Objective: To study the effects of berberine (BBR) on the blood concentration and pharmacokinetics of cyclosporin A (CsA) in renal-transplant recipients.
Methods: In a randomized and controlled clinical trial, 52 renal-transplant recipients were treated with CsA and 0.2 g BBR three times daily for 3 months, while another 52 subjects received CsA without BBR co-administration. Blood trough concentration of CsA and biochemistry indexes for hepatic and renal functions were determined. For the pharmacokinetic study, six renal-transplant recipients were included with a 3-mg/kg dosage of CsA twice daily before and after oral co-administration of 0.2 g BBR three times daily for 12 days.
Results: The trough blood concentrations and the ratios of concentration/dose of CsA in the BBR-treated group increased by 88.9% and 98.4%, respectively, compared with those at baseline (P < 0.05). As for the BBR-free group, they rose by 64.5% and 69.4%, respectively, relative to those at baseline (P < 0.01). Nevertheless, the final blood concentrations and the ratios of concentration/dose of CsA in BBR-treated patients were still 29.3% and 27.8%, respectively, higher than those in BBR-free patients (P < 0.05). No significant effects on liver or renal functions were observed under coadministration of BBR. After co-administration of BBR in six patients for 12 days, the mean AUC of CsA was increased by 34.5% (P < 0.05). The mean time taken to reach the peak blood concentration (t(max)) and the mean half-life (t(1/2)) of CsA were increased by 1.7 h and 2.7 h, respectively (P < 0.05). The average percentage increases in the steady-state drug concentration (Css) and minimum blood concentration (Cmin) were 34.5% and 88.3%, respectively (P < 0.05). In addition, the average percentage decrease in CL/F was 40.4% (P < 0.05) and the peak-to-through fluctuation index was significantly reduced (P < 0.01).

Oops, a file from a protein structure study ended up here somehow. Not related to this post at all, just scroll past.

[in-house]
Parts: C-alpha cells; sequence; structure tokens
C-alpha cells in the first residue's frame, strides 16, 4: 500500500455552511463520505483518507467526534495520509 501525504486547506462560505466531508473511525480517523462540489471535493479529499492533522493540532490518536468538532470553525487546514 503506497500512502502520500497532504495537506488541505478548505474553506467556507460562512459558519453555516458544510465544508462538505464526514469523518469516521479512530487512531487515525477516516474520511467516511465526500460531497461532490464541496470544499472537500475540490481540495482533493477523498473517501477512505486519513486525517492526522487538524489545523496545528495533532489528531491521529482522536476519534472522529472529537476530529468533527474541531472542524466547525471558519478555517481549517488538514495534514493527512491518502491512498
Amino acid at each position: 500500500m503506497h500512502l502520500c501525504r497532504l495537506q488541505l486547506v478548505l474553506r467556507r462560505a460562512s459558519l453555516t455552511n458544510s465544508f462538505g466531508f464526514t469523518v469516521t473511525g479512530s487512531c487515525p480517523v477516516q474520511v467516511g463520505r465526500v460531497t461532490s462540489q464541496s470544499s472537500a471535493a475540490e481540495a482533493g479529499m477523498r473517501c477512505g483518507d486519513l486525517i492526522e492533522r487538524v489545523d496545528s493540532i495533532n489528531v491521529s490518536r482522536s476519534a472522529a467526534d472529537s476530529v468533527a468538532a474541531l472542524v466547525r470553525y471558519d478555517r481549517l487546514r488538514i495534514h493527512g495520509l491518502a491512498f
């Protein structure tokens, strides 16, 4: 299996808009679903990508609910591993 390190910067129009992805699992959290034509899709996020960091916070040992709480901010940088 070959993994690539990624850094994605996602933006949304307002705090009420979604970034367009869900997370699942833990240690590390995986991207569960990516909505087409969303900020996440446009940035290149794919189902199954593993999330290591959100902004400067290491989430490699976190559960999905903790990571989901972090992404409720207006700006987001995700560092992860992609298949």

Conclusion: The BBR can markedly elevate the blood concentration of CsA in renal-transplant recipients in both clinical and pharmacokinetic studies. This combination may allow a reduction of the CsA dosage. The mechanism for this interaction is most likely explained by inhibition of CYP3A4 by BBR in the liver and/or small intestine.